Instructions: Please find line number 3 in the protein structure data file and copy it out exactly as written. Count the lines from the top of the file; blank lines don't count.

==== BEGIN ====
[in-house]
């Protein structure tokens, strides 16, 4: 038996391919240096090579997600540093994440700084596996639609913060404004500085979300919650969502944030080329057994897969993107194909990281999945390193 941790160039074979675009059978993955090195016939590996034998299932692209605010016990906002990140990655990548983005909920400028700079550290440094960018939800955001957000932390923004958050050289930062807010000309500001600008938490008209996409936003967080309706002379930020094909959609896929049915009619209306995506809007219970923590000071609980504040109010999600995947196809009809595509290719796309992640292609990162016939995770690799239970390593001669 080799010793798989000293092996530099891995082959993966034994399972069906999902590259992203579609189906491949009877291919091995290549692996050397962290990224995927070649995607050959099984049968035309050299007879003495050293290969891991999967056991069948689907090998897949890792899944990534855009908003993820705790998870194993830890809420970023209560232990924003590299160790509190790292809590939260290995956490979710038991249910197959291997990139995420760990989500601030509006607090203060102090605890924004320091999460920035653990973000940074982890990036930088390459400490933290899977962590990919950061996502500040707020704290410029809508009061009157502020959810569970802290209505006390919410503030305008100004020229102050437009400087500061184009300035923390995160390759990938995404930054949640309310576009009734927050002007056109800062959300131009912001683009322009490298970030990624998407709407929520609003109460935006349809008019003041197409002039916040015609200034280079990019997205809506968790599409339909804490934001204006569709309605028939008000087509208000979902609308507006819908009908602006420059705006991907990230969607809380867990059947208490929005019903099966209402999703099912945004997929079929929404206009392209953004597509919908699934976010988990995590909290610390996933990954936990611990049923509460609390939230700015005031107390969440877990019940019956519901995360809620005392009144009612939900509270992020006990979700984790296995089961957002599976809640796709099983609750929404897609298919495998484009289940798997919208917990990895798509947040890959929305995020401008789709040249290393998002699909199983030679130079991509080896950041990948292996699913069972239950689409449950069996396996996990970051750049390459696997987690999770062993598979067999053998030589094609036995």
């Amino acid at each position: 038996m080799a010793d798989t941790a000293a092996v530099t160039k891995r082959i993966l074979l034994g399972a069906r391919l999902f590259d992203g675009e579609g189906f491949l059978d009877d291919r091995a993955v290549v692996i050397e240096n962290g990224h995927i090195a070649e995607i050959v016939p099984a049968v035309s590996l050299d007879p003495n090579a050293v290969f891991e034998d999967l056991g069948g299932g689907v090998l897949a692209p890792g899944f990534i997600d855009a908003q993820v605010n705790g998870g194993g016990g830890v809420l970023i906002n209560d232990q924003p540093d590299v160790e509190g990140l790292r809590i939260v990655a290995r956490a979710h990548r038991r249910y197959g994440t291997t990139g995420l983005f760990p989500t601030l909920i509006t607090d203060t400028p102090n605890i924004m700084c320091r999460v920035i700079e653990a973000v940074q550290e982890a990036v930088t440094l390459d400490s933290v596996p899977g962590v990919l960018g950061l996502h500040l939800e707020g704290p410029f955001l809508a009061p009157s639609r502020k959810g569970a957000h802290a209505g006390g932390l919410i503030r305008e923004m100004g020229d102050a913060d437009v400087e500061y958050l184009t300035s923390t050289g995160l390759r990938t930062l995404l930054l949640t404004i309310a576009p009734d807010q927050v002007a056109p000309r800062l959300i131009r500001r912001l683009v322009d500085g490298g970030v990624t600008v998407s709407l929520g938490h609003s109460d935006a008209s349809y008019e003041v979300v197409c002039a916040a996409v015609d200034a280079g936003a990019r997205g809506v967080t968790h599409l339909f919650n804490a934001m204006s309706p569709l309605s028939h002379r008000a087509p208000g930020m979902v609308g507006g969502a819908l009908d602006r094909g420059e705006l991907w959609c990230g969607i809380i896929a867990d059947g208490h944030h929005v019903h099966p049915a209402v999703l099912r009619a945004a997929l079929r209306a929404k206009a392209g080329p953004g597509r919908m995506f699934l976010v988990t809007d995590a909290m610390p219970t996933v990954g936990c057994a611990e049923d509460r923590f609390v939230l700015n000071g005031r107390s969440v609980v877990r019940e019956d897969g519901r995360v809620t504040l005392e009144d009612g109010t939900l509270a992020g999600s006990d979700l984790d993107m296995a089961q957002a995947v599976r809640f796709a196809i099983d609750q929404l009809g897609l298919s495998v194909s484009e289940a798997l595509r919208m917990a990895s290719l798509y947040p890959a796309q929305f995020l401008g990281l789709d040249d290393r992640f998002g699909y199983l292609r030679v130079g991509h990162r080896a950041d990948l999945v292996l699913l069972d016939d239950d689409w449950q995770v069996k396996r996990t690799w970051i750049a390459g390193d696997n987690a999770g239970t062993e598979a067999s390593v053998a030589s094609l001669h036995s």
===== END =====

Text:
């Amino acid at each position: 038996m080799a010793d798989t941790a000293a092996v530099t160039k891995r082959i993966l074979l034994g399972a069906r391919l999902f590259d992203g675009e579609g189906f491949l059978d009877d291919r091995a993955v290549v692996i050397e240096n962290g990224h995927i090195a070649e995607i050959v016939p099984a049968v035309s590996l050299d007879p003495n090579a050293v290969f891991e034998d999967l056991g069948g299932g689907v090998l897949a692209p890792g899944f990534i997600d855009a908003q993820v605010n705790g998870g194993g016990g830890v809420l970023i906002n209560d232990q924003p540093d590299v160790e509190g990140l790292r809590i939260v990655a290995r956490a979710h990548r038991r249910y197959g994440t291997t990139g995420l983005f760990p989500t601030l909920i509006t607090d203060t400028p102090n605890i924004m700084c320091r999460v920035i700079e653990a973000v940074q550290e982890a990036v930088t440094l390459d400490s933290v596996p899977g962590v990919l960018g950061l996502h500040l939800e707020g704290p410029f955001l809508a009061p009157s639609r502020k959810g569970a957000h802290a209505g006390g932390l919410i503030r305008e923004m100004g020229d102050a913060d437009v400087e500061y958050l184009t300035s923390t050289g995160l390759r990938t930062l995404l930054l949640t404004i309310a576009p009734d807010q927050v002007a056109p000309r800062l959300i131009r500001r912001l683009v322009d500085g490298g970030v990624t600008v998407s709407l929520g938490h609003s109460d935006a008209s349809y008019e003041v979300v197409c002039a916040a996409v015609d200034a280079g936003a990019r997205g809506v967080t968790h599409l339909f919650n804490a934001m204006s309706p569709l309605s028939h002379r008000a087509p208000g930020m979902v609308g507006g969502a819908l009908d602006r094909g420059e705006l991907w959609c990230g969607i809380i896929a867990d059947g208490h944030h929005v019903h099966p049915a209402v999703l099912r009619a945004a997929l079929r209306a929404k206009a392209g080329p953004g597509r919908m995506f699934l976010v988990t809007d995590a909290m610390p219970t996933v990954g936990c057994a611990e049923d509460r923590f609390v939230l700015n000071g005031r107390s969440v609980v877990r019940e019956d897969g519901r995360v809620t504040l005392e009144d009612g109010t939900l509270a992020g999600s006990d979700l984790d993107m296995a089961q957002a995947v599976r809640f796709a196809i099983d609750q929404l009809g897609l298919s495998v194909s484009e289940a798997l595509r919208m917990a990895s290719l798509y947040p890959a796309q929305f995020l401008g990281l789709d040249d290393r992640f998002g699909y199983l292609r030679v130079g991509h990162r080896a950041d990948l999945v292996l699913l069972d016939d239950d689409w449950q995770v069996k396996r996990t690799w970051i750049a390459g390193d696997n987690a999770g239970t062993e598979a067999s390593v053998a030589s094609l001669h036995s």